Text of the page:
Secure communications using SSL
SSL provides transport layer security including...
- data signing
- data encryption
SSL uses public key cryptography to guarantee that when an entity encrypts data using its public key, only entities with the corresponding private key can decrypt that data. WAS uses JSSE as the SSL implementation to handle handshake negotiation and protection capabilities. JSSE is part of the J2SE specification.
X.509 certificate contents, including distinguished name and expiration, are signed by any of the following...
- Certificate authority (CA)
- Root certificate in NodeDefaultRootStore or DmgrDefaultRootStore
X.509 certs use session-based secret keys to encrypt blocks of data.
- CA-signed X.509 certs are identified and freely distributed by WAS and represent the identity of an entity to the general public. Server-side ports accepting connections from the general public must use CA-signed certs. Most clients or browsers already have the signer certificate that can validate the X.509 certificate so signer exchange is not necessary for a successful connection.
- Self-signed X.509 certs are trusted only when a peer in a controlled environment accepts the signer certificate. To complete a trusted handshake, first send a copy of the entity certificate to every peer that connects to the entity.
All certs reside in Java keystores and truststores...
keystore Personal certs consisting of public and private keys. truststore Signer certs consisting of public keys
Public keys verify the signature of the identity received during a handshake.
We exchange signers to establish trust in an entity's personal certificate. Signer exchange extracts X.509 certs from peer keystores and adds them into the truststore of another entity. An SSL configuration determines which entities can connect to other entities, and the peer connections that are trusted by an SSL handshake. If we do not have the necessary signer certificate, the handshake fails because the peer cannot be trusted.
The signer certificate can originate from a CA as a...
- root signer certificate
- chained certificate's root signer certificate
- intermediate signer certificate
We can also extract a signer certificate directly from a self-signed certificate.
Private CAs and self-signed certs allow you to isolate the connections that you want to occur and prevent those that you do not want to occur.
An SSL configuration creates SSLContext objects used to obtain SSL socket factories. Attributes include...
- Alias for the SSLContext object
- Handshake protocol version
- Keystore reference
- Truststore reference
- Key manager
- One or more trust managers
- Security level selection of a cipher suite
- Certificate alias choice for client and server connections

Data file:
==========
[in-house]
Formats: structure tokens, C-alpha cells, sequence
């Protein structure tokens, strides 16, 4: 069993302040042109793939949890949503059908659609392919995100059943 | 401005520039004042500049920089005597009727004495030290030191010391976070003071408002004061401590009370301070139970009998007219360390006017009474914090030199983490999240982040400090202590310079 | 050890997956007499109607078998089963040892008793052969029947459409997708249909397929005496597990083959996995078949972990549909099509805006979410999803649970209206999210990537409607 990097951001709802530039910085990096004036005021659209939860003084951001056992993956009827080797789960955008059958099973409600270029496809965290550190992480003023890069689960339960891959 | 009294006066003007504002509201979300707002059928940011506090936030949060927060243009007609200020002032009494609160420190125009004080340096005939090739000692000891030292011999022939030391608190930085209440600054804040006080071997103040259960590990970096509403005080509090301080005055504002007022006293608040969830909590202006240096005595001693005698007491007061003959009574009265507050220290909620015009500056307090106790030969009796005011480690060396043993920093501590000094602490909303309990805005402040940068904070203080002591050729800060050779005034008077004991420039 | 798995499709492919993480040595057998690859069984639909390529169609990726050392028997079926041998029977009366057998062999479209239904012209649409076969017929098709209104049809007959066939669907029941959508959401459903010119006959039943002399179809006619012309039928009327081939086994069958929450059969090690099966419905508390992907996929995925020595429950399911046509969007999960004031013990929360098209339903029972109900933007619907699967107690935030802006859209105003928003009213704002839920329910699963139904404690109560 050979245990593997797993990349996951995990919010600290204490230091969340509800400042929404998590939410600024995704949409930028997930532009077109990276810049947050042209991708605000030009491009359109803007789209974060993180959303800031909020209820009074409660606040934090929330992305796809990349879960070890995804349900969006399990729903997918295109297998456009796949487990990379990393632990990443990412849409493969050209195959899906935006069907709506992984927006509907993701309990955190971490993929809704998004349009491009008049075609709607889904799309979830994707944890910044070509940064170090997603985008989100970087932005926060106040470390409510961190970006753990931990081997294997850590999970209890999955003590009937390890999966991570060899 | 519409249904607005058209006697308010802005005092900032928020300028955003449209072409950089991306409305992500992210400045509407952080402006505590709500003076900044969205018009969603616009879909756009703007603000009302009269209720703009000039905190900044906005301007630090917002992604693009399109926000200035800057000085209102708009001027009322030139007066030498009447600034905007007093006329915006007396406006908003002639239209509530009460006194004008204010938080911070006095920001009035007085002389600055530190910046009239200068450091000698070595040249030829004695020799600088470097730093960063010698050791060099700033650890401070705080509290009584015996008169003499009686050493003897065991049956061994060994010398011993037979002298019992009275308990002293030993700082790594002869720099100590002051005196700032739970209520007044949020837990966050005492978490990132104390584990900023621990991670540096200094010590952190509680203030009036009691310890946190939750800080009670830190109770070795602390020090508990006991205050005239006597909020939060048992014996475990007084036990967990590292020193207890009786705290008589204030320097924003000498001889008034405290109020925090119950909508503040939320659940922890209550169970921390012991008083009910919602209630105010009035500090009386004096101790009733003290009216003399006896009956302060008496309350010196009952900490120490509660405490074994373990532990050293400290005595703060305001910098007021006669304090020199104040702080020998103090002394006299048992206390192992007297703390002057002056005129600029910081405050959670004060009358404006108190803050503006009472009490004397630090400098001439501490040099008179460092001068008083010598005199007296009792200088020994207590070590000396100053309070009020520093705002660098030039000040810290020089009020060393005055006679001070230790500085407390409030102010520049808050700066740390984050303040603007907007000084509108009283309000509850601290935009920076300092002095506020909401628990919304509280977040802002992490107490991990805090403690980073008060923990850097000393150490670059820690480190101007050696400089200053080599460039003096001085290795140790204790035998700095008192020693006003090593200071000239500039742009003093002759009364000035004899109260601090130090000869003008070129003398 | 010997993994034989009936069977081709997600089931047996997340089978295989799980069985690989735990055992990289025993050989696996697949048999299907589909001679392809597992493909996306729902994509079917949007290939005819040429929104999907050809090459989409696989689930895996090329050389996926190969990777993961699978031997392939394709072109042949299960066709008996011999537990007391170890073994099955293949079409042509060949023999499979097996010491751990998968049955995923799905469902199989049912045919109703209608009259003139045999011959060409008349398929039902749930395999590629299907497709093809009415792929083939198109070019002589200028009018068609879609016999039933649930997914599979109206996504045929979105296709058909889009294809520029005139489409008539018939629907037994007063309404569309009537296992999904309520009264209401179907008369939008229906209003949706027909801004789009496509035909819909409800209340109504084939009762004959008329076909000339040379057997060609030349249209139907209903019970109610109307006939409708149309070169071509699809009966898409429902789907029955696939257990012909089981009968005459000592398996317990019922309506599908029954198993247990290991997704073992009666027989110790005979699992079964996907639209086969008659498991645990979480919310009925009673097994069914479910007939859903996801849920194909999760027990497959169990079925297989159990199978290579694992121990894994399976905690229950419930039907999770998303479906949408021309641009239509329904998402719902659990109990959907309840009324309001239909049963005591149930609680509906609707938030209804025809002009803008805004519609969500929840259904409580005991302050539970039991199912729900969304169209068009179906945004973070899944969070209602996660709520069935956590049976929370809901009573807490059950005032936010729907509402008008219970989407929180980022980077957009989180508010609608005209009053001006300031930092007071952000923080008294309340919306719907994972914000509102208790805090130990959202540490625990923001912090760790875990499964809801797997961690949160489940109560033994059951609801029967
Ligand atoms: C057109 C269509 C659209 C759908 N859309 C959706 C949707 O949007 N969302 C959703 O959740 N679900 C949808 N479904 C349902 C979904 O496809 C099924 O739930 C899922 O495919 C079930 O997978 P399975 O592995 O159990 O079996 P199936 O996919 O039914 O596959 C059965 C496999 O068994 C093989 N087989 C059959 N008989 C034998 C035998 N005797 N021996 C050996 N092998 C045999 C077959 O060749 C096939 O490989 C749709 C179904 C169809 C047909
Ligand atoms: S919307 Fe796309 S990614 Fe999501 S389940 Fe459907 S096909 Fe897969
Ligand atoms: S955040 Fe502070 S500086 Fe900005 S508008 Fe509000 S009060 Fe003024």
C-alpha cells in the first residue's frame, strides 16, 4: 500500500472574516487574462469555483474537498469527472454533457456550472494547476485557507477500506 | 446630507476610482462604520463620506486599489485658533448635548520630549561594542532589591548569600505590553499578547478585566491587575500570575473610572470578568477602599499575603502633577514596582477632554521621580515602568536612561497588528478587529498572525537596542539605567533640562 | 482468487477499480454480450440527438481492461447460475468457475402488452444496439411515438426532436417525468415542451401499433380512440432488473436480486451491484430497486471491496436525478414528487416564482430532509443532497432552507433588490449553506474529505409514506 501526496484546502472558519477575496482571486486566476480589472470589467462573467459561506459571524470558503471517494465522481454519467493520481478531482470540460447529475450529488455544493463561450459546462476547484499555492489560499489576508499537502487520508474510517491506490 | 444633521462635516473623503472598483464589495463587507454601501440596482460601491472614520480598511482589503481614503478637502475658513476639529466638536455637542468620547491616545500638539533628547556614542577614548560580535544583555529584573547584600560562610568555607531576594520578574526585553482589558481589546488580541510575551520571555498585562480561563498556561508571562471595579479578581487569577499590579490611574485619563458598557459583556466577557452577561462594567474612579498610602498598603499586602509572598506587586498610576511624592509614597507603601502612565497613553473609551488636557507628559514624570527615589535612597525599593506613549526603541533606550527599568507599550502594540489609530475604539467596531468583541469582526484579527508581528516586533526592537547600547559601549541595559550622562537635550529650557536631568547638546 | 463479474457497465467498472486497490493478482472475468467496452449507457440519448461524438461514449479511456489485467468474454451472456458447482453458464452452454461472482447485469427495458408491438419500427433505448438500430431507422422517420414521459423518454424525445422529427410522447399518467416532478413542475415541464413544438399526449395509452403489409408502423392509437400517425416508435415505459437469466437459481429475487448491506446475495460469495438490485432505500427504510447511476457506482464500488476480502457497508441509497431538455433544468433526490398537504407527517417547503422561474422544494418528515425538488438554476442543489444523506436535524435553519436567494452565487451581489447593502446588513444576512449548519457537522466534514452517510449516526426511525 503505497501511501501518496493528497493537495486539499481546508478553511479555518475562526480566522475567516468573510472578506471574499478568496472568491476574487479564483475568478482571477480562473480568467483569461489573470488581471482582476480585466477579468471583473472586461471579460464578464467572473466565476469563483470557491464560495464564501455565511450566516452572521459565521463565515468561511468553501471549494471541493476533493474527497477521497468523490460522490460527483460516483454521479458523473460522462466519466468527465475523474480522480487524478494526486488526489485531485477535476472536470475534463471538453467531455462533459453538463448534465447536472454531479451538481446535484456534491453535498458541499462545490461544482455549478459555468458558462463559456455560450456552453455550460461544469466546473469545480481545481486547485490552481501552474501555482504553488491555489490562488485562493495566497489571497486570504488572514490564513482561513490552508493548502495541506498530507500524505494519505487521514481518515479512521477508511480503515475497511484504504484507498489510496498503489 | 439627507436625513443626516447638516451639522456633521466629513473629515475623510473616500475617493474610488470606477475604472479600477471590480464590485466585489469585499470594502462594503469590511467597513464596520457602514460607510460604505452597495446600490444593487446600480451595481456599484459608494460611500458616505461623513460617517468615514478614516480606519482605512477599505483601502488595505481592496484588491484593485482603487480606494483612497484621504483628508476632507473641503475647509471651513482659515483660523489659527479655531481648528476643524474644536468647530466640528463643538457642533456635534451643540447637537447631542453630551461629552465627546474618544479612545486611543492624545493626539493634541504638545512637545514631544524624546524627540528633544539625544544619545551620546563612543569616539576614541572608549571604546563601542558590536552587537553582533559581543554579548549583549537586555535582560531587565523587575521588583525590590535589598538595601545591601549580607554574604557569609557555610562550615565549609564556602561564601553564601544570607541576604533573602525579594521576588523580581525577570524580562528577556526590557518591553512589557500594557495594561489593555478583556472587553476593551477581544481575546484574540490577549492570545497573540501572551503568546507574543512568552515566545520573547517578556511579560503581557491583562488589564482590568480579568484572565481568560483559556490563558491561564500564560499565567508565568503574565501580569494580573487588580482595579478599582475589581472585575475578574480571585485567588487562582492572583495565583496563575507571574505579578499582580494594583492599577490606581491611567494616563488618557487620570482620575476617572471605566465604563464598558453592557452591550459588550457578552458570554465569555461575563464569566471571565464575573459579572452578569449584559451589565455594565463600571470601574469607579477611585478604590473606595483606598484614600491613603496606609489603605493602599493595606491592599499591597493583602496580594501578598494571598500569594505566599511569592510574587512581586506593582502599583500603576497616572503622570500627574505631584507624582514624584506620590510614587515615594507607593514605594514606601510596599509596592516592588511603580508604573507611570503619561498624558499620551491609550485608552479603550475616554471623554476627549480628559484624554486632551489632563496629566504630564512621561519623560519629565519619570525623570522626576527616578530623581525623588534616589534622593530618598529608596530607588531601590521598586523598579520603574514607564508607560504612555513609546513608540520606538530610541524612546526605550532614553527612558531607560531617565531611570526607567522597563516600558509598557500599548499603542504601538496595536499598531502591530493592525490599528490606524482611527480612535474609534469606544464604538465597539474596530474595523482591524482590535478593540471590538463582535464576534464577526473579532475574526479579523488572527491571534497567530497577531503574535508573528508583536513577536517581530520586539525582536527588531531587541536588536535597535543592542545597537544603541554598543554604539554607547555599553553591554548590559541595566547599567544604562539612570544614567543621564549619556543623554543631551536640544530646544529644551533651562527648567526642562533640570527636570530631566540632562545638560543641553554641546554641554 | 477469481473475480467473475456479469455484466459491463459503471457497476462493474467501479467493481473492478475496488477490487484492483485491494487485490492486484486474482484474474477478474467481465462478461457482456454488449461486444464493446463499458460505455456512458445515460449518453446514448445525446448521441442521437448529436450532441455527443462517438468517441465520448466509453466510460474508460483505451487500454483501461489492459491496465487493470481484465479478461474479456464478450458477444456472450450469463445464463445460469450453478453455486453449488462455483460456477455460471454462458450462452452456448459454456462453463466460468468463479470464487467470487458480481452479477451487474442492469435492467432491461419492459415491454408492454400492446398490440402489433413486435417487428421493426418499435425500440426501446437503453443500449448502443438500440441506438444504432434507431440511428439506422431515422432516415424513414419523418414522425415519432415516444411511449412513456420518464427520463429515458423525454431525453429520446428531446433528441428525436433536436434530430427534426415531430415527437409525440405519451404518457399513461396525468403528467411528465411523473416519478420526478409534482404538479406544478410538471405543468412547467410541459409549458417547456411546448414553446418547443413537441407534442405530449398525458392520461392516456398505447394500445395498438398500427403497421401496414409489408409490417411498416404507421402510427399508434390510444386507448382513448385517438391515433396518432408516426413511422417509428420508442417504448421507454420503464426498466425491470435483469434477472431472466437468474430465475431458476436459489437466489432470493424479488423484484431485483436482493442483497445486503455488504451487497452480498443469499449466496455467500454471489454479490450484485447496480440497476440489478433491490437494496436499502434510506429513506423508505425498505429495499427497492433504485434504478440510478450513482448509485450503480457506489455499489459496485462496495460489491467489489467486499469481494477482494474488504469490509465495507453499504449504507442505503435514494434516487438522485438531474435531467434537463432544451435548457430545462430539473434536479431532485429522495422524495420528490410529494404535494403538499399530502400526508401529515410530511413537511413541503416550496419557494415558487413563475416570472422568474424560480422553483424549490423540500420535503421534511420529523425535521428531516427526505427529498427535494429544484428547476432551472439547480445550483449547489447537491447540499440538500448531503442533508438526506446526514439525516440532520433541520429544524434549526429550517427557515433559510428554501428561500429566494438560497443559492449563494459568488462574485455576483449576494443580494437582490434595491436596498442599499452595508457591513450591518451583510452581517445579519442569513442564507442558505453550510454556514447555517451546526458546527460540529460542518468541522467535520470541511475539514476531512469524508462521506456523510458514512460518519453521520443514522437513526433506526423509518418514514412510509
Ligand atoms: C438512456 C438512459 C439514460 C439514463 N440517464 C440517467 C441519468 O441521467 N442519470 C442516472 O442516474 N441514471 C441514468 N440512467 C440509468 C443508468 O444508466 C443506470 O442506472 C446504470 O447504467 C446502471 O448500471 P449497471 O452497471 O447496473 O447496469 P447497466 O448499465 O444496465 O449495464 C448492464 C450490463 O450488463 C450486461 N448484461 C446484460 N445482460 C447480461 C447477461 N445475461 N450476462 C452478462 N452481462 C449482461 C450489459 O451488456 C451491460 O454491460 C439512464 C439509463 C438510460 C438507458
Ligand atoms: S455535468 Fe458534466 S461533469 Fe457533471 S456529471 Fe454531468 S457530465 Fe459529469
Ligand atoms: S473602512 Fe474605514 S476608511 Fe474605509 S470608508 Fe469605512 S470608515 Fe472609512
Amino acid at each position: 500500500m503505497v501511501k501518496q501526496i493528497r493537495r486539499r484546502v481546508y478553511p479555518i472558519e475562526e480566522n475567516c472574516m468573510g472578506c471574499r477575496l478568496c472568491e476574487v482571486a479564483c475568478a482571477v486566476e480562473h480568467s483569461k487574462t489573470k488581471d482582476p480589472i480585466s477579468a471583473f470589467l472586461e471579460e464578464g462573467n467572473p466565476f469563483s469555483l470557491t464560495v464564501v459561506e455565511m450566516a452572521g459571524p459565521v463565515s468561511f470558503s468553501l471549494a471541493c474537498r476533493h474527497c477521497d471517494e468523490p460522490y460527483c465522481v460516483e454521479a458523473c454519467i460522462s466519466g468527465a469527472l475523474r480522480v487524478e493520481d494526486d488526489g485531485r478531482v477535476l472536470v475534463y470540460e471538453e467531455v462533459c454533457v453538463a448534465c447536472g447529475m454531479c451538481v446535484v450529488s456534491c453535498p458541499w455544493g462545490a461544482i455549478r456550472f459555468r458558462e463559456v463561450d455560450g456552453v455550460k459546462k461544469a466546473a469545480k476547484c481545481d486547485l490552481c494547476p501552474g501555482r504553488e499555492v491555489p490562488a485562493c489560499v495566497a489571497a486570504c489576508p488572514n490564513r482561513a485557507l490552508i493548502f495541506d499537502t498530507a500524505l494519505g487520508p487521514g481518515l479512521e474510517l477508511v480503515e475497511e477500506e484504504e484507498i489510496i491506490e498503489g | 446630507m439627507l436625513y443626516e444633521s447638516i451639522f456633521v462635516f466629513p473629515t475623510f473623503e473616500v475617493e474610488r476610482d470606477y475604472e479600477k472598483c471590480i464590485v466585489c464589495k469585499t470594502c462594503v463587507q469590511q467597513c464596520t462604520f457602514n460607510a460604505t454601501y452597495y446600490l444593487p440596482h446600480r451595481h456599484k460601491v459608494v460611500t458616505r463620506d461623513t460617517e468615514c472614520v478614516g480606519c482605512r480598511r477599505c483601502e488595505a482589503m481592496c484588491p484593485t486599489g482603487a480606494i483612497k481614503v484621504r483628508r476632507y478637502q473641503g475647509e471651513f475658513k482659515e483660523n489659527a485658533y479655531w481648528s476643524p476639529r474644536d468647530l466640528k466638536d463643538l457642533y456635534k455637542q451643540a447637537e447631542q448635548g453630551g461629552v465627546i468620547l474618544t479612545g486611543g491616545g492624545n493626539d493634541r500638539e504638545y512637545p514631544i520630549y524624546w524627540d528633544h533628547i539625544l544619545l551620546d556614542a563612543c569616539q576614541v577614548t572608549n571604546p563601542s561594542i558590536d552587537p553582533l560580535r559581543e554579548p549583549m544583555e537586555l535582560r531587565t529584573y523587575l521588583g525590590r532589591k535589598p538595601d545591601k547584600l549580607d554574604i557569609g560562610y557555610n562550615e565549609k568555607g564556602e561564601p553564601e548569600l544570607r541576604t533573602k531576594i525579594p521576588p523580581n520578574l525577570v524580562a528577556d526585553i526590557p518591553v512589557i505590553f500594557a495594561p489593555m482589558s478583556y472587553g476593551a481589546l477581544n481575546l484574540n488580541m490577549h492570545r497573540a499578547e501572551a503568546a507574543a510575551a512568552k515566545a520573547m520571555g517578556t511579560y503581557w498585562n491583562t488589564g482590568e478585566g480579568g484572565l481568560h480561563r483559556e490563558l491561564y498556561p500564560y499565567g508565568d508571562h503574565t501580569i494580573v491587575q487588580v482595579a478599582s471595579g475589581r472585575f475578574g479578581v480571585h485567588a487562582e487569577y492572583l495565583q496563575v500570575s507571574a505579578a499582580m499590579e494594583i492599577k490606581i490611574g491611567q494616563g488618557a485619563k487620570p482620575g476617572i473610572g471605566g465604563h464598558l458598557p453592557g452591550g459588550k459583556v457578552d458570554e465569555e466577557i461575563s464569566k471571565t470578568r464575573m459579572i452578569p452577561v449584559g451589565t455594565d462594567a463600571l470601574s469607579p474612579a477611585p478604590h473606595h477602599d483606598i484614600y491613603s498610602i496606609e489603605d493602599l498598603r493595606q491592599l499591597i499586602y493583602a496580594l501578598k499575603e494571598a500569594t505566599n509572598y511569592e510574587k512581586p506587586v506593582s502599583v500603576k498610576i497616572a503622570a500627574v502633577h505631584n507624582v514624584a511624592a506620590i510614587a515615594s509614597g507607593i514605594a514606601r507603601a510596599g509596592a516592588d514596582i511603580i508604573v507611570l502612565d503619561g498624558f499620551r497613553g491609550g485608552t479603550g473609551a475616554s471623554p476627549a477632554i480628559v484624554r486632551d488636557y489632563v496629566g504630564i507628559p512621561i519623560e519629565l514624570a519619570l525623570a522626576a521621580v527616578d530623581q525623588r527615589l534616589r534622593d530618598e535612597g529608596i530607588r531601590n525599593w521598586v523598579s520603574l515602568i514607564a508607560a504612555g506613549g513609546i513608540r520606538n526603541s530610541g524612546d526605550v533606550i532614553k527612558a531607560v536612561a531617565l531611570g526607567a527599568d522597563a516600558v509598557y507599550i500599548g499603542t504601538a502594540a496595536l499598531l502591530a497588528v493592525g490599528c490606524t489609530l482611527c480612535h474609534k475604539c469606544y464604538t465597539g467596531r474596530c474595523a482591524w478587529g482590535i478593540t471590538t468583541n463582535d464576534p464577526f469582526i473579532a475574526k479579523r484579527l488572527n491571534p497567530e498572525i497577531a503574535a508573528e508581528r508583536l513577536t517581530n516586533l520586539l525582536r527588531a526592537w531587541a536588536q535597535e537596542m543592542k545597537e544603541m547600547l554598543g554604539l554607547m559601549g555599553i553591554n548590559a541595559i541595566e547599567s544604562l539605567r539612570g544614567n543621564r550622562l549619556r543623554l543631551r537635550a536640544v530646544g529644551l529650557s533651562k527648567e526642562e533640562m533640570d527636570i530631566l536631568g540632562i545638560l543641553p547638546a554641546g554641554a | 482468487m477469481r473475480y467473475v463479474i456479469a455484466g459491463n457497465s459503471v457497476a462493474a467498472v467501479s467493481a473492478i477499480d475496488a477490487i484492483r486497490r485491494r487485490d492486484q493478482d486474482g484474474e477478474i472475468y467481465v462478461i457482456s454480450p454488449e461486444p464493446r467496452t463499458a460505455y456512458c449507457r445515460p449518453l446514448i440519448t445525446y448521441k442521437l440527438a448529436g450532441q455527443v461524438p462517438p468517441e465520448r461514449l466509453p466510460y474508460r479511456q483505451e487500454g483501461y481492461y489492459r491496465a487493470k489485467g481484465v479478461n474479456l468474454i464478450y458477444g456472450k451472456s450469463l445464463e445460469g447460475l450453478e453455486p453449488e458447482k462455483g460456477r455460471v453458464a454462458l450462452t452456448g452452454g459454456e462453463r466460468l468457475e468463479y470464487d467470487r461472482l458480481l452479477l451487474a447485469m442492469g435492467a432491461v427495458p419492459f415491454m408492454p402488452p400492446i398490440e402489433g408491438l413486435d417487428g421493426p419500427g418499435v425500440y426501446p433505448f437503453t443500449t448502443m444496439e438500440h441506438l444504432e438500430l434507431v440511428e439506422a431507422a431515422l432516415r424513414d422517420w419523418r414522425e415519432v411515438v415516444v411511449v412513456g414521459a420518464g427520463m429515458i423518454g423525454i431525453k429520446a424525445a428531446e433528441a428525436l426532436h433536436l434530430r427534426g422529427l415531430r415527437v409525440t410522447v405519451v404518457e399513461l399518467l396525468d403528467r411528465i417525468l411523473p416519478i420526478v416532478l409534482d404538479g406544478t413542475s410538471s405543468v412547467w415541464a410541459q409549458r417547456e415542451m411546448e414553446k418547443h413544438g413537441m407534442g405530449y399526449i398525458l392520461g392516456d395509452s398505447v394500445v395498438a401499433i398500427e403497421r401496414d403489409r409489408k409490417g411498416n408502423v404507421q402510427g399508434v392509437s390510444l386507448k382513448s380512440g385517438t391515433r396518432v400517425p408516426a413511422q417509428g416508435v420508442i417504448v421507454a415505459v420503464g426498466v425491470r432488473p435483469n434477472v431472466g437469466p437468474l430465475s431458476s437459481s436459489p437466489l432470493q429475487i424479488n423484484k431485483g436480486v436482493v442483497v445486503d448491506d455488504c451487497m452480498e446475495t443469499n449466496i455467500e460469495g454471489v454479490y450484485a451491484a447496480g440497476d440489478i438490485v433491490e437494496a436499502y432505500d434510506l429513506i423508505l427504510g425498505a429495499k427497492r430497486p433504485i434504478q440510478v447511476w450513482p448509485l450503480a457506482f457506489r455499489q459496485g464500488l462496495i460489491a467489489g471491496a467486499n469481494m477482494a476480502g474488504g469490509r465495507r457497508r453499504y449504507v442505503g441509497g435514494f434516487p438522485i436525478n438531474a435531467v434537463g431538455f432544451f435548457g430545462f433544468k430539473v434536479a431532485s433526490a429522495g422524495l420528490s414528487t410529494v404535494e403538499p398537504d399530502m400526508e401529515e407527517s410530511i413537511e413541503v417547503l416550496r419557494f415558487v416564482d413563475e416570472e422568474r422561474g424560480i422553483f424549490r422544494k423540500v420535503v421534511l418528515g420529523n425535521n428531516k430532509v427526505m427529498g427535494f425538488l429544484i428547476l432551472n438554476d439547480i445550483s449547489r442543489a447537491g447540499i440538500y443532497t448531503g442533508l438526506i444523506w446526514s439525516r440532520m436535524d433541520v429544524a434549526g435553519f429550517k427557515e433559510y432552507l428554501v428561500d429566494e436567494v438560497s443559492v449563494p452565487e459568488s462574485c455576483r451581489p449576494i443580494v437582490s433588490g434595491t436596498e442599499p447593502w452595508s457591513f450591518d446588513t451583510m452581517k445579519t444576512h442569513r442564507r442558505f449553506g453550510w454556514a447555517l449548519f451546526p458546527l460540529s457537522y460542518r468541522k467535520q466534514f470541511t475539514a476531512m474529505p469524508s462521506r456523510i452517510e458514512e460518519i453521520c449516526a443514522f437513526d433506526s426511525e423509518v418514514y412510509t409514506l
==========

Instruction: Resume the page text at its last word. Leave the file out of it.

We can select an SSL configuration using one of the following approaches:
Programmatic Set an SSL configuration on the running thread prior to an outbound connection. Dynamic Use a predefined selection criteria to associate an SSL configuration dynamically with a specific target host, port, or outbound protocol. Direct Select an SSL configuration using a specific alias. Scope Endpoints are located in one topology view of the cell.
With scope selection, the inheritance relationship between scopes reduces the number of SSL configuration assignments that set. Unless you override a specific configuration, the topology relies on the rules of inheritance from the cell level down to the endpoint level for each appserver.
The topology view displays an inbound tree and outbound tree. We can make different SSL configuration selections for each side of the SSL connection based on what that server connects to as an outbound connection and what the server connects to as an inbound connection.
SSL order of precedence
The runtime uses an order of precedence for determining which SSL configuration to choose...
- Programmatic selection.
If an application sets an SSL configuration on the running thread using the API...
...the SSL configuration is guaranteed the highest precedence.
- Dynamic selection criteria for outbound host and port or protocol.
- Direct selection.
- Scope selection.
Scope inheritance guarantees that the endpoint that you select is associated with an SSL configuration and is inherited by every scope beneath it that does not override this selection.
Default chained certificate configuration
By default, WAS creates a unique chained certificate for each node. The chained certificate is signed with a root, a self-signed certificate stored in either...
The following defaults are stored in the configuration repository within the node directory...
- key.p12 (keystore)
- trust.p12 (truststore)
- root-key.p12 (default root certificate)
Nodes put their signer certs from the root-key.p12 into trust.p12. After federating a node, the default SSL configuration is automatically modified to point to the common truststore, located in the cell directory. The node can now communicate with all other servers in the cell.
All default SSL configurations contain a keystore and truststore with suffixs DefaultKeyStore and DefaultTrustStore, and a rootstore with the suffix DefaultRootStore. These default suffixes instruct the WAS runtime to add the root signer of the personal certificate to the common truststore. If a truststore name does not end with DefaultKeyStore, the keystores root signer certs are not added to the common truststore when you federate the server.
Certificate expiration monitoring
Certificate monitoring ensures that the default chained certificate for each node is not allowed to expire, issuing warnings before certs and signers are set to expire. A chained certificate or self-signed certificate can be automatically recreated based on the same data used for the initial creation.